HasLab – INESC TEC UMinho researchers have developed a study that aims to show the feasibility and usefulness of variational quantum circuits in terms of reinforcement learning, using quantum circuits in the central processing unit responsible for automatic decision-making. This is one of the first research papers to prove the impact of variational quantum circuits on the policy-based context, and it was recently published in the journal Quantum Machine Intelligence.
The use of variational quantum circuits in machine learning is frequent, starting with machines capable of automatic pattern recognition in data, but also in terms of informed decision-making. However, most of the results obtained in research on the use of these circuits focus mainly on supervised or generative learning, with little literature on the impact of variational circuits – or even quantum computing – in the context of reinforcement learning.
This way, a group of researchers from HasLab – INESC TEC UMinho sought, on the one hand, to demonstrate the usefulness of said circuits in the domain of reinforcement learning (particularly in the policy-based context), and, on the other hand, to establish a comparison with the use of classical models, e.g., neural networks.
“This paper shows that variational circuits can indeed be used as processing units in the context of reinforcement learning, both in applications with classical and purely quantum data”, explained André Sequeira, a researcher at HasLab – INESC TEC UMinho and student at the School of Engineering of the University of Minho.
The applicability of variational quantum circuits to machines and real prolems is still being studied, especially in the field of state control and preparation, but also in the classical domain. André Sequeira pointed out that said algorithms may have a “transformative impact on several areas, like the financial sector or recommendation systems”.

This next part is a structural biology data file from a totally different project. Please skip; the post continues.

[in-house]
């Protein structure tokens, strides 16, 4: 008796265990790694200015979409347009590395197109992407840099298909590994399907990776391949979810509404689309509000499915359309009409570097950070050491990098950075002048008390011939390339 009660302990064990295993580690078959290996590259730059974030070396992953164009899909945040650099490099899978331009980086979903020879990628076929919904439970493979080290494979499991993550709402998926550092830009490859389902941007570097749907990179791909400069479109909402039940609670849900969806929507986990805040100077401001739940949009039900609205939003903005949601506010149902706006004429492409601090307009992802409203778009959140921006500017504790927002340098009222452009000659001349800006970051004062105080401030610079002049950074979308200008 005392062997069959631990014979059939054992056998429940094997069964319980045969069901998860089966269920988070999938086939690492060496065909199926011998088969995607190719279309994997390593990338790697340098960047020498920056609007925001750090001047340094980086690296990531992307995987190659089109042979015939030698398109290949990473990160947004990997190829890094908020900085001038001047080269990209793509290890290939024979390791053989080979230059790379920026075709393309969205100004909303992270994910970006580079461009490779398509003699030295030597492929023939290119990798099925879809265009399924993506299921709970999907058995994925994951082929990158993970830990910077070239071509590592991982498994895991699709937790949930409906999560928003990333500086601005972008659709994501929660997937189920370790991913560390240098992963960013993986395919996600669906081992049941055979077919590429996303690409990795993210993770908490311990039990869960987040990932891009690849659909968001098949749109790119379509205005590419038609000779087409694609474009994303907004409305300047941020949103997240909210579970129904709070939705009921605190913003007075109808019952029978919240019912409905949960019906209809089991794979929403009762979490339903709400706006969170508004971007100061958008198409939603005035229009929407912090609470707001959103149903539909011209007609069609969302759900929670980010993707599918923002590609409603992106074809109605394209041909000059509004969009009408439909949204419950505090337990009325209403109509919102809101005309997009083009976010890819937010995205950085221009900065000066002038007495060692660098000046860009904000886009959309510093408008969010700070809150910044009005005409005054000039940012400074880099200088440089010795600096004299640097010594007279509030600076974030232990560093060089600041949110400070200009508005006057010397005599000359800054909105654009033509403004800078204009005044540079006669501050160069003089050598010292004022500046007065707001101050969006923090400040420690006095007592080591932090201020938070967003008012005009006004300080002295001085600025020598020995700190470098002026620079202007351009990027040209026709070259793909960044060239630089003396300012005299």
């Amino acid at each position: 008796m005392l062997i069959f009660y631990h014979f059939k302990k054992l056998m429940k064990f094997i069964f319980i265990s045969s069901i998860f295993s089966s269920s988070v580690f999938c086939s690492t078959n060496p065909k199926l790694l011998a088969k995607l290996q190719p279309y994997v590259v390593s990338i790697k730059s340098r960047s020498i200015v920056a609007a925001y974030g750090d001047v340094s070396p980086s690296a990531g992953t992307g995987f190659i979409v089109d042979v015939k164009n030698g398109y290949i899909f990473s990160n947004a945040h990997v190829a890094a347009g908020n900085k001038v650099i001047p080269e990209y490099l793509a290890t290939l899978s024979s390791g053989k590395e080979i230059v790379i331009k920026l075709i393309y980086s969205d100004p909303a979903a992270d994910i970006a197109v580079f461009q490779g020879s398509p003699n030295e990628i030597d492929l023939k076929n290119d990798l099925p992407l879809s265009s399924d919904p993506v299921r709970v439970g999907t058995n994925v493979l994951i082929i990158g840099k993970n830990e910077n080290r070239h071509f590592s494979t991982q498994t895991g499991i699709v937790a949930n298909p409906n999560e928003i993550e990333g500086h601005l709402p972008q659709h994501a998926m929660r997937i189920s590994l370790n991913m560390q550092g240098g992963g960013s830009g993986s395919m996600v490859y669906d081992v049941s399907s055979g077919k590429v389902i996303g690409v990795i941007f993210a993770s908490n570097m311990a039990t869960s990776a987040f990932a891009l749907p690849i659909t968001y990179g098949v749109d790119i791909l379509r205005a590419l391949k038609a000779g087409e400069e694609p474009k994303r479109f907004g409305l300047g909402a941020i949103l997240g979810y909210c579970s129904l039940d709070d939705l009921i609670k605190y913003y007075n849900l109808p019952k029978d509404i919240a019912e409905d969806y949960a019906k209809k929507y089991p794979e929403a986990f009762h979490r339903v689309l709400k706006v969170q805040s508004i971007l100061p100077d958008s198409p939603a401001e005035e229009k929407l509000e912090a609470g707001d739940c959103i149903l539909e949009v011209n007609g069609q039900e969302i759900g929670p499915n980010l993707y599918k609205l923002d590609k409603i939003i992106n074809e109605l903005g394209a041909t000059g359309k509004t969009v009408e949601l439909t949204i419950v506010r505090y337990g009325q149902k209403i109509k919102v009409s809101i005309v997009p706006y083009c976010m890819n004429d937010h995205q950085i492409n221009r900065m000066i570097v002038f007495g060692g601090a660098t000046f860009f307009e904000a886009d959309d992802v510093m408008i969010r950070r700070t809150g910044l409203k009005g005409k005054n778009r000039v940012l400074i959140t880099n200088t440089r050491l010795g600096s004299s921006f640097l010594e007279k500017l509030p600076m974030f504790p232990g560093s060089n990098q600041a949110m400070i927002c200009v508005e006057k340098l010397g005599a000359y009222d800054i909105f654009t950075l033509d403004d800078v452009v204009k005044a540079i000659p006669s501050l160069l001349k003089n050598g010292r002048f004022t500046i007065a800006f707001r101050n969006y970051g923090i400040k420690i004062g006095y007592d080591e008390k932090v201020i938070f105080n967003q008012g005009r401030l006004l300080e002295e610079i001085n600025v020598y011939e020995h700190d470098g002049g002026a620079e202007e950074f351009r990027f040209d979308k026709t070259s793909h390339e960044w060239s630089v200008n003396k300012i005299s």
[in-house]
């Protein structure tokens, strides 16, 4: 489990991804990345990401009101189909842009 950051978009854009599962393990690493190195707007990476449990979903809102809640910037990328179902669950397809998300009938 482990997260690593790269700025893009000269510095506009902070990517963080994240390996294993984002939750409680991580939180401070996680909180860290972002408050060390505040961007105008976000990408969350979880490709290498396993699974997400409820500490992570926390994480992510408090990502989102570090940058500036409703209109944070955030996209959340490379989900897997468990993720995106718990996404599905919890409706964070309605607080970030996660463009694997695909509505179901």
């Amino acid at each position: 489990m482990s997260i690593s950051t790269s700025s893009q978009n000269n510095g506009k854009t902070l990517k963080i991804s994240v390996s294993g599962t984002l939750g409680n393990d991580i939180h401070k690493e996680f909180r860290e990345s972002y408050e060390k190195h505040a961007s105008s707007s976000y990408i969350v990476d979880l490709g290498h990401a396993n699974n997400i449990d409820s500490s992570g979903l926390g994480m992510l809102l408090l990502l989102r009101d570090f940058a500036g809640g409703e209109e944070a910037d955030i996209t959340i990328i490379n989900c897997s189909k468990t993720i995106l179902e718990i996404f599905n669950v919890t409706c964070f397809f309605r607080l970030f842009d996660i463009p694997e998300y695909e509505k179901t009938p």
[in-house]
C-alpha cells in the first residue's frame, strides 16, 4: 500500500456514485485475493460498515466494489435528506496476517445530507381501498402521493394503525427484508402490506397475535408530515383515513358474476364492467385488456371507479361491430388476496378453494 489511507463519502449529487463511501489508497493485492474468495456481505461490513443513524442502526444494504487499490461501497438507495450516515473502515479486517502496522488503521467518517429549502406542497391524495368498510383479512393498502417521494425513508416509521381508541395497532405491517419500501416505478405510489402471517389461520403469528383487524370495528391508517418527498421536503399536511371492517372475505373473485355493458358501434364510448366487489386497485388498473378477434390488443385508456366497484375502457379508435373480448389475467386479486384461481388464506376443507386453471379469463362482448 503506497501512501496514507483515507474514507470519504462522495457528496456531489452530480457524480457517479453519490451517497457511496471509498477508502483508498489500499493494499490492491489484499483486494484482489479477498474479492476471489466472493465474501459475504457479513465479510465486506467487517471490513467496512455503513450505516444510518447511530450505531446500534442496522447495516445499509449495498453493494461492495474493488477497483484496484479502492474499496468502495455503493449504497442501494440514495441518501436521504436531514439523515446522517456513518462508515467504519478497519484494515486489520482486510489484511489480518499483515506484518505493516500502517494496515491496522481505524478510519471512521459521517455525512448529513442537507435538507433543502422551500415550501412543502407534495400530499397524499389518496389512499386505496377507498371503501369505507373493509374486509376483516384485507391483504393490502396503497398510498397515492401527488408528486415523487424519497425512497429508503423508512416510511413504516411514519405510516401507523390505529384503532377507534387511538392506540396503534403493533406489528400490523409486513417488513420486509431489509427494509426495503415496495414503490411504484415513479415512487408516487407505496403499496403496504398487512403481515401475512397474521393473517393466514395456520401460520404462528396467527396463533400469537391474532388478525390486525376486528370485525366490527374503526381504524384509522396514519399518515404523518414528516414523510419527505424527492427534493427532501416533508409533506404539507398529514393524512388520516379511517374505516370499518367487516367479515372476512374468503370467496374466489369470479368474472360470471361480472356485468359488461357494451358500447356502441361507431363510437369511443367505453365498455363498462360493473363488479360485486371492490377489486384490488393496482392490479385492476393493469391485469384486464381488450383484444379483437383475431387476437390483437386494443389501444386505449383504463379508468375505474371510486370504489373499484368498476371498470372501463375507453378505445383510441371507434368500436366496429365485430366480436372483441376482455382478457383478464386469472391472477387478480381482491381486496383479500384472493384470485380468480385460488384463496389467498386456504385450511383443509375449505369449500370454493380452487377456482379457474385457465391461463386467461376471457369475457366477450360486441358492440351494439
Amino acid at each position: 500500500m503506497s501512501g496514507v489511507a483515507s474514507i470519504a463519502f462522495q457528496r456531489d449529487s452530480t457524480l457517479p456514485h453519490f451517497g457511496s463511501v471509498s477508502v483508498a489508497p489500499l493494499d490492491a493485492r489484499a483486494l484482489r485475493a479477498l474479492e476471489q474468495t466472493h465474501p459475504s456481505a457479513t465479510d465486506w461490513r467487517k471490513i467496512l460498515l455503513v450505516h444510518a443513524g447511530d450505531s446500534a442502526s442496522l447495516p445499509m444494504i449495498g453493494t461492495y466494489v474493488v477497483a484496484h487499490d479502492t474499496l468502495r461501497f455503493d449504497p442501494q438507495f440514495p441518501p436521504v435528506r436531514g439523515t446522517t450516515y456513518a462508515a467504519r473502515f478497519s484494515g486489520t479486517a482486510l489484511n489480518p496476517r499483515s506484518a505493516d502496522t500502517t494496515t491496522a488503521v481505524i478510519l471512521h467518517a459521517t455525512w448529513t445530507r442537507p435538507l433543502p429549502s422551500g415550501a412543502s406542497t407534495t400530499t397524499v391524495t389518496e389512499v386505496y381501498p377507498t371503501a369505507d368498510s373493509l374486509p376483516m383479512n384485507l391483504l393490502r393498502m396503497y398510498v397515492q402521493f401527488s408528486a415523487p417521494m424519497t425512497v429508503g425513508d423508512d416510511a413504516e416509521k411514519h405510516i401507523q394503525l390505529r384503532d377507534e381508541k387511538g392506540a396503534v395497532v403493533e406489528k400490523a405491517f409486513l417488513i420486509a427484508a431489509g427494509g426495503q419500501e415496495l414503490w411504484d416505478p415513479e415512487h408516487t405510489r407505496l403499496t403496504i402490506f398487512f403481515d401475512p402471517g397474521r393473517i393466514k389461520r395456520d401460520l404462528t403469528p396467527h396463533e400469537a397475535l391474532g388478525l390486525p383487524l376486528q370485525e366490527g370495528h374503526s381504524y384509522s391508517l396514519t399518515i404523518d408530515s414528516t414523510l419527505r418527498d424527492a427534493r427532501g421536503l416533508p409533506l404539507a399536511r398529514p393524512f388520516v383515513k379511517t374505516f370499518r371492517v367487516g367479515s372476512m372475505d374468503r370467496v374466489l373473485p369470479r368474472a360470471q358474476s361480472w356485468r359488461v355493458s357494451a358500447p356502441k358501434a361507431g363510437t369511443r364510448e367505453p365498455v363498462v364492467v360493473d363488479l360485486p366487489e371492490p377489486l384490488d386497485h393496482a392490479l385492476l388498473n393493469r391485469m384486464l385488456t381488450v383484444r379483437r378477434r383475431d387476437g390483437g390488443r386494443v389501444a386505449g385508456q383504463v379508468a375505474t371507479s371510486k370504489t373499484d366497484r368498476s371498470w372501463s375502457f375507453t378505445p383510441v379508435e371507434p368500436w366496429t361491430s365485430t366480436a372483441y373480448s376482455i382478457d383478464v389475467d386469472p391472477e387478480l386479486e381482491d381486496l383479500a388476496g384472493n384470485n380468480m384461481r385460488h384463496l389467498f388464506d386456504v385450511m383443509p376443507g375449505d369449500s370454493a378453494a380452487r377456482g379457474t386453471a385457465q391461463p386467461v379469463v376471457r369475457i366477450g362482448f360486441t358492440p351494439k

Another relevant result confirms that the models have a significantly lower number of associated trainable parameters, when compared to the neural networks traditionally used in the problems that served as reference to this research. The same researcher added that, by using the theory, it’s possible to prove that these algorithms need a few samples that scale logarithmically with the total number of trainable parameters.
In other words, as problems become larger, they require equivalent quantum circuits, with more parameters to be optimised. The theory has shown that it is possible to train these models efficiently regarding the number of samples — which increase according to the size of the circuit, in a logarithmic (and not proportional or even exponential) way.
The scientific paper that stemmed from this research is one of the first in the scientific community focusing on this area of knowledge, showing the impact of variational quantum circuits on the policy-based context of reinforcement learning. The same applies to quantum computing, which is another case study that confirms the feasibility of the paradigm of variational quantum algorithms as an alternative to a purely quantum solutions — associated with long and hardly executable circuits.
The research Policy Gradients Using Variational Quantum Circuits was published in the Springer group’s journal Quantum Machine Intelligence, recognised as a Q1-level journal. This work was developed by André Sequeira, researcher at INESC TEC High-Assurance Software Laboratory (HASLab), Luís Paulo Santos and Luís Soares Barbosa – also HasLab – INESC TEC UMinho researchers and professors at the School of Engineering of the University of Minho.
The researchers mentioned in this news piece are associated with INESC TEC and UMinho.